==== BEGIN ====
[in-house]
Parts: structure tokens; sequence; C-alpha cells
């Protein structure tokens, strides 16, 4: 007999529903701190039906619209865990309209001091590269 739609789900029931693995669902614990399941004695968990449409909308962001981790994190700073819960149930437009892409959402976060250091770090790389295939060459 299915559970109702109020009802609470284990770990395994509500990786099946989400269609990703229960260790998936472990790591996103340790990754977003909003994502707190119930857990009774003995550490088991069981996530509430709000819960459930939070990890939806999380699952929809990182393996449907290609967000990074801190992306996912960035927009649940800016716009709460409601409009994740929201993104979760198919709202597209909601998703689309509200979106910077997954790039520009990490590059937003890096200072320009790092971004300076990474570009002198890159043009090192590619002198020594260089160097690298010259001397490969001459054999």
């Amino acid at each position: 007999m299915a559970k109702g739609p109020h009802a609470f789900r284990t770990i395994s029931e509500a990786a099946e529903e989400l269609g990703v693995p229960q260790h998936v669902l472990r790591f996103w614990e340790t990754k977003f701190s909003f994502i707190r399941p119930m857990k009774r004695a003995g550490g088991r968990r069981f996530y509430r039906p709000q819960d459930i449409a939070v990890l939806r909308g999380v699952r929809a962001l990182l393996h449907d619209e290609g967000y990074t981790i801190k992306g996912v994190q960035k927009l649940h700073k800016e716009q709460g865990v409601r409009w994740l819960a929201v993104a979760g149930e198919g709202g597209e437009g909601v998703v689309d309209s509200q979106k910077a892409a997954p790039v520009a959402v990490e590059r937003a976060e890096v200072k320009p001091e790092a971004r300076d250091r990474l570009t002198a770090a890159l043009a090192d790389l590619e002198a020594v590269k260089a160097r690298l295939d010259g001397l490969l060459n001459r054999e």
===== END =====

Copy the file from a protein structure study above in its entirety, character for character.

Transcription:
[in-house]
Parts: structure tokens; sequence; C-alpha cells
């Protein structure tokens, strides 16, 4: 007999529903701190039906619209865990309209001091590269 739609789900029931693995669902614990399941004695968990449409909308962001981790994190700073819960149930437009892409959402976060250091770090790389295939060459 299915559970109702109020009802609470284990770990395994509500990786099946989400269609990703229960260790998936472990790591996103340790990754977003909003994502707190119930857990009774003995550490088991069981996530509430709000819960459930939070990890939806999380699952929809990182393996449907290609967000990074801190992306996912960035927009649940800016716009709460409601409009994740929201993104979760198919709202597209909601998703689309509200979106910077997954790039520009990490590059937003890096200072320009790092971004300076990474570009002198890159043009090192590619002198020594260089160097690298010259001397490969001459054999």
């Amino acid at each position: 007999m299915a559970k109702g739609p109020h009802a609470f789900r284990t770990i395994s029931e509500a990786a099946e529903e989400l269609g990703v693995p229960q260790h998936v669902l472990r790591f996103w614990e340790t990754k977003f701190s909003f994502i707190r399941p119930m857990k009774r004695a003995g550490g088991r968990r069981f996530y509430r039906p709000q819960d459930i449409a939070v990890l939806r909308g999380v699952r929809a962001l990182l393996h449907d619209e290609g967000y990074t981790i801190k992306g996912v994190q960035k927009l649940h700073k800016e716009q709460g865990v409601r409009w994740l819960a929201v993104a979760g149930e198919g709202g597209e437009g909601v998703v689309d309209s509200q979106k910077a892409a997954p790039v520009a959402v990490e590059r937003a976060e890096v200072k320009p001091e790092a971004r300076d250091r990474l570009t002198a770090a890159l043009a090192d790389l590619e002198a020594v590269k260089a160097r690298l295939d010259g001397l490969l060459n001459r054999e």